If someone asked me to compile a list of people to discuss firearms cleaning, I would be disinclined to include myself. It’s not that I don’t know how to clean or maintain a gun, I do. I’m a factory trained armorer from Colt (AR-15 and 1911 patterns) as well as Smith and Wesson (M&P pistols) as well a unit level certified armorer from U.S. Army. The reason I would keep my name off the list, is simple. I don’t like to clean guns. For range guns, I do the bare minimum. I keep my carry guns clean, and I’ll clean my rifles before a hunt, but otherwise, I really am a bit of a slob with my guns.
On the occasion where I do clean my guns, I generally stick very closely to the owners’ manual. The people who made the gun, are likely the best first line source for how to disassemble and clean their products. There are a few things I would add to get you started.
First, get your supplies together. A good gun cleaning kit would include several common items. First, a cleaning solution. When it comes to cleaning and lubricating a firearm, people are as devoted to a product as the most pious believers. And I fall into the opposite camp. I don’t care which solution I use for pistol or rifle cleaning. Hoppes #9 (I have yet to see a jar of Hoppes #8 or other preceding formulas) is popular with me, but mostly because of the pleasing odor. MP Pro works nicely, but I only use it because I got a large quantity cheaply. Most any well-known brand will likely do the job, if the job is basic cleaning, primarily of carbon and powder fouling. In conjunction with the solution, I use a toothbrush, or a specific firearms cleaning brush which strongly resembles a toothbrush but with bristles on the smaller end as well as the normal sized bristles. Your owner’s manual will suggest where to scrub. The breach face for pistol cleaning as well as the barrel hood and locking lugs. The cylinder and recoil shield for revolvers. For rifle cleaning, the bolt face is important as are lugs and the races or grooves the lugs ride in.
The barrel itself is critical to keep clean for maximum accuracy. Either a cleaning rod with brush or bore paste works nicely. A bore snake is not quite as effective but much easier to manage. I usually use the bore snake, thus sacrificing cleanliness for ease. About the only gun I always use a rod for is my match rifle.
Once you have removed the carbon and fouling, and cleaned the barrel, you will want to conduct a firearm maintenance inspection. Look for excessive wear (not just discoloration associated with wear of a finish) and any cracks or damage. Sometimes things break catastrophically, sometimes they crack, and will continue to function for a surprisingly long time. Better to replace worn or damaged parts before they cause a problem, especially on a carry or defensive firearm.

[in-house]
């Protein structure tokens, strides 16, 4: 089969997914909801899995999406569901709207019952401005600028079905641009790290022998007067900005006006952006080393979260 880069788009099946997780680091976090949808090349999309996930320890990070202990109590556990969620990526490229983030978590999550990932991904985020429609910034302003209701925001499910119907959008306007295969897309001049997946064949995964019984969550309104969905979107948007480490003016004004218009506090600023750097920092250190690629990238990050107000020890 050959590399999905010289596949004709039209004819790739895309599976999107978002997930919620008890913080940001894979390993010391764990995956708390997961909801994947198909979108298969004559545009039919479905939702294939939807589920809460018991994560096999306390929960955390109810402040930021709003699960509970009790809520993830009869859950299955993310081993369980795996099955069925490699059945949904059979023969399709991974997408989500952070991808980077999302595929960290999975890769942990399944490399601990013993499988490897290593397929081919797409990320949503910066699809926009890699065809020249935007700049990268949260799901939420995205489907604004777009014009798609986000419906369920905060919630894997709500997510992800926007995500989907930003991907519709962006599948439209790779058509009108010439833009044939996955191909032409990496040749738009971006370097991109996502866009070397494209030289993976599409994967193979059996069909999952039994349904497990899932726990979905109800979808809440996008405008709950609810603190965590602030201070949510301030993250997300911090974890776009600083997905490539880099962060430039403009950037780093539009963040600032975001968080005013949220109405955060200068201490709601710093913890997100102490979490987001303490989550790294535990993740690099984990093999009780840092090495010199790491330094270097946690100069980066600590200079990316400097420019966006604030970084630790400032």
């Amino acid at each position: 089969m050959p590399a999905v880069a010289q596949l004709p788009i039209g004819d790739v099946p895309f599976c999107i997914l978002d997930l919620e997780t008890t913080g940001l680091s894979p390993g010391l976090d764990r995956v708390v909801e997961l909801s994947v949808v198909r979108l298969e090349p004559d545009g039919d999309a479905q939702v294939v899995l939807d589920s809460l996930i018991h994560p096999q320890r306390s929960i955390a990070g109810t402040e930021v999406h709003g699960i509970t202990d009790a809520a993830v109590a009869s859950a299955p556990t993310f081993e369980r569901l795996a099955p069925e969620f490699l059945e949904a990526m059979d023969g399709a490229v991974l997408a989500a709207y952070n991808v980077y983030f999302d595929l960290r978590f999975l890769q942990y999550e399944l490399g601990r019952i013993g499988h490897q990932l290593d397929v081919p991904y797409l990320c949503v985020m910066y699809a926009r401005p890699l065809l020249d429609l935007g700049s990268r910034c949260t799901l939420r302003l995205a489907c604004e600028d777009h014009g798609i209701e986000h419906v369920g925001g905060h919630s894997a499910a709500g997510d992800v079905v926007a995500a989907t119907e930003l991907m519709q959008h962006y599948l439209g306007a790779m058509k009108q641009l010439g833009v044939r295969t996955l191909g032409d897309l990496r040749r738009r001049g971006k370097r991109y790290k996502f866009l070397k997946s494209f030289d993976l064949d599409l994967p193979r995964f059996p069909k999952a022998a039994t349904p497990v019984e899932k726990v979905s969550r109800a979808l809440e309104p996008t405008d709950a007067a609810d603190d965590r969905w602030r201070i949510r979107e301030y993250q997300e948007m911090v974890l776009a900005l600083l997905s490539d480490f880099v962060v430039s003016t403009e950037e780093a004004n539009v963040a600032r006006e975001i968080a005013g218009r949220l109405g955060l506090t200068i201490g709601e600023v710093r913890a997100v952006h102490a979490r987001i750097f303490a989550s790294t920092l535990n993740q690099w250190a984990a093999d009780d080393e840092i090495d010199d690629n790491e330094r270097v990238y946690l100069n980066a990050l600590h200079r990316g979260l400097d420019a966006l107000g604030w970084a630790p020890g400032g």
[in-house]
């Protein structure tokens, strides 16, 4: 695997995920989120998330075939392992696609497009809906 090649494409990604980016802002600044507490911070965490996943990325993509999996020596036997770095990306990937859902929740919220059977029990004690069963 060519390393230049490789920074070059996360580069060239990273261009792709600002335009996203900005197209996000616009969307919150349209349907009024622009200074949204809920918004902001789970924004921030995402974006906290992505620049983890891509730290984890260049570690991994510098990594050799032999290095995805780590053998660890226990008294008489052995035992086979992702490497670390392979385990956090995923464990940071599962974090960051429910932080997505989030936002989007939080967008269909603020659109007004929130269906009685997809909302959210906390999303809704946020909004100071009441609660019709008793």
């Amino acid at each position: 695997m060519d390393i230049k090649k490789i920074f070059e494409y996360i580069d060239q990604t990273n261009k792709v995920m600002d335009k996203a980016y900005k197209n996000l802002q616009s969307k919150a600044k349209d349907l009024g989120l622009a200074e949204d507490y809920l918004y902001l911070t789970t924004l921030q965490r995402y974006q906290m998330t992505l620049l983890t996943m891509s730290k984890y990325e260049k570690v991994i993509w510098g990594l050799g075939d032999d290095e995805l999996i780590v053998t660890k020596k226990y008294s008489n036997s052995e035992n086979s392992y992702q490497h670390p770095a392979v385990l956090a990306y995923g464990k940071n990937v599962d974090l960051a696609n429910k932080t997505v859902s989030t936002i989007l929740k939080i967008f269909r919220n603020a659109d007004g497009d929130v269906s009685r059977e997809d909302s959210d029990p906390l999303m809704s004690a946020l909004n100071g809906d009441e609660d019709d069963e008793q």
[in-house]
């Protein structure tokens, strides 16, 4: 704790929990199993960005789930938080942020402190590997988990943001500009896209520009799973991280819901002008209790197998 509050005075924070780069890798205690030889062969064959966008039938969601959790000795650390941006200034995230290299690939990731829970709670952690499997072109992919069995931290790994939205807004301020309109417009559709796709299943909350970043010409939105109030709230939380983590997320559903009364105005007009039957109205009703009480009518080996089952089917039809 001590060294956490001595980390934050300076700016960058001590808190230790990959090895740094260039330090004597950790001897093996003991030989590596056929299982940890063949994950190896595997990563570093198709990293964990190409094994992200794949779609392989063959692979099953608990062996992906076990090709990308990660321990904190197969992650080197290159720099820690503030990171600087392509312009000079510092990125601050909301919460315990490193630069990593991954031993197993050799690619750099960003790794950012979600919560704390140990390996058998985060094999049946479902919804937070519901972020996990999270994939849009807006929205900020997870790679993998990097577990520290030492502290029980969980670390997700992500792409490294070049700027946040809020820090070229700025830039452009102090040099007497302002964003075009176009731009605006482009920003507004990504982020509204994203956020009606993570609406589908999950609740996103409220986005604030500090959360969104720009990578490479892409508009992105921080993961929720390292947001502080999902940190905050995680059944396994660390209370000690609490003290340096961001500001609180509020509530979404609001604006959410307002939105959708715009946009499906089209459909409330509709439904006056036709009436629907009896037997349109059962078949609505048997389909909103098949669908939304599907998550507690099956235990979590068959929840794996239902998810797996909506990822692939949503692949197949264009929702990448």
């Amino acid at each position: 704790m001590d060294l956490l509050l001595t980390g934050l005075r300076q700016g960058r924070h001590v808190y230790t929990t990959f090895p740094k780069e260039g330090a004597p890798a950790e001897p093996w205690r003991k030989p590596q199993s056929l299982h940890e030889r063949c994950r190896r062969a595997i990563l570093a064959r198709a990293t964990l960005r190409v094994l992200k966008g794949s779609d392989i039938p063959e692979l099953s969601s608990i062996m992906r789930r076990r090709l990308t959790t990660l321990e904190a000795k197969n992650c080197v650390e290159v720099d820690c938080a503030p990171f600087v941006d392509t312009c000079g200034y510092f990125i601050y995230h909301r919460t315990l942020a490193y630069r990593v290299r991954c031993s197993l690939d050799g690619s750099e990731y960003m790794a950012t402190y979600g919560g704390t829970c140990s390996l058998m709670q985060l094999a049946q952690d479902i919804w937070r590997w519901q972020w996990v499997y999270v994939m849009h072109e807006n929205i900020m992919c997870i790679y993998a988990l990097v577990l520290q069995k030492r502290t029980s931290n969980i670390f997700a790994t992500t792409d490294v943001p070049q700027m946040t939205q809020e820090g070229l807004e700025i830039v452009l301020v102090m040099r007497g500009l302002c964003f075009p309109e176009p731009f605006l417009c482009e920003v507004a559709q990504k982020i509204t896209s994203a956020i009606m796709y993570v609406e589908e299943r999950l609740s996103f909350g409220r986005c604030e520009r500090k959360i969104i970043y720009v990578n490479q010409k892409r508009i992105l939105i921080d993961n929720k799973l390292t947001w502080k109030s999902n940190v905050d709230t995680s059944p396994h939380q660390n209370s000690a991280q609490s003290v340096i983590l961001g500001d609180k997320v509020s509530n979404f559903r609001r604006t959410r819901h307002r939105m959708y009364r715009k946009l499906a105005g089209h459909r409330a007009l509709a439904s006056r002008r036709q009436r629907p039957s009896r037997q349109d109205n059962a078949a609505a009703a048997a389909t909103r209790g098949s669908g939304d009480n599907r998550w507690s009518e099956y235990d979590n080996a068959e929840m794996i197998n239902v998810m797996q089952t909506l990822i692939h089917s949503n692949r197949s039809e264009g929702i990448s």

Before reassembly, lubricate the firearm. Again, the owner’s manual will have suggestions for this. Almost any respectable lubrication will work. For a while I used motor oil and it was fine. I also use lithium grease, and most of the well-known brands. These days I use whatever I got for free from some vender or manufacturer. If you have something special that you like, run it. The important thing is to lube the gun.
In our classes, we discuss common causes of malfunctions in modern pistols and semi-automatic rifles. The first source of many problems is the magazine. Magazines can be expensive, but at the end of the day, despite a generally long service life, they are consumable items when compared to the life expectancy of a firearm. If your gun starts to malfunction regularly, check the magazine and try a new or different one.
The next most common cause of problems is ammunition related. As long as you are using the proper ammunition for you gun, from a reputable source, you should be fine.
Make sure the gun is lubricated. A wet, dirty gun will run where a dry dirty gun will not. I know this because I have placed lubrication over multiple layers of fouling/carbon and prior lubrication, and had the gun continue to run. (I don’t recommend this unless you are especially lazy, which I can be sometimes.) Eventually the gun will malfunction, but proper lubrication will greatly extend the life, and improve the reliability.
Finally, if your gun is having trouble, and you are confident the magazine, lubrication, and ammunition is not the cause, check the extractor. The extractor is the hook that pulls empty cases from the chamber, after firing. They can be brittle and break, this is relatively rare for most shooters, but in an unusual case, or high-volume shooter this can be a problem.
There are many places to get your cleaning supplies. Because they are usually not terribly expensive, I prefer to shop locally than have them shipped from an internet source. The Pro Shop at California Tactical Academy sells the very popular Otis cleaning kits as well as Frog Lube, Hoppes and KG cleaning products. It’s nice to be able to stock up and at the same time, give some business to a local range as a means of showing support. No matter how well our guns run, if we don’t have a place to shoot them, it won’t matter.
As a final word, before you even consider cleaning your firearm, remember the first rule of firearm safety. Treat all guns as if they are loaded. Check, double check and then triple check to ensure the gun is unloaded and safe to disassemble. Never keep ammunition in the same place you are cleaning the gun. If you are determined to be a statistic, try being the one who doesn’t have a mishap.
We’ll see you at the range.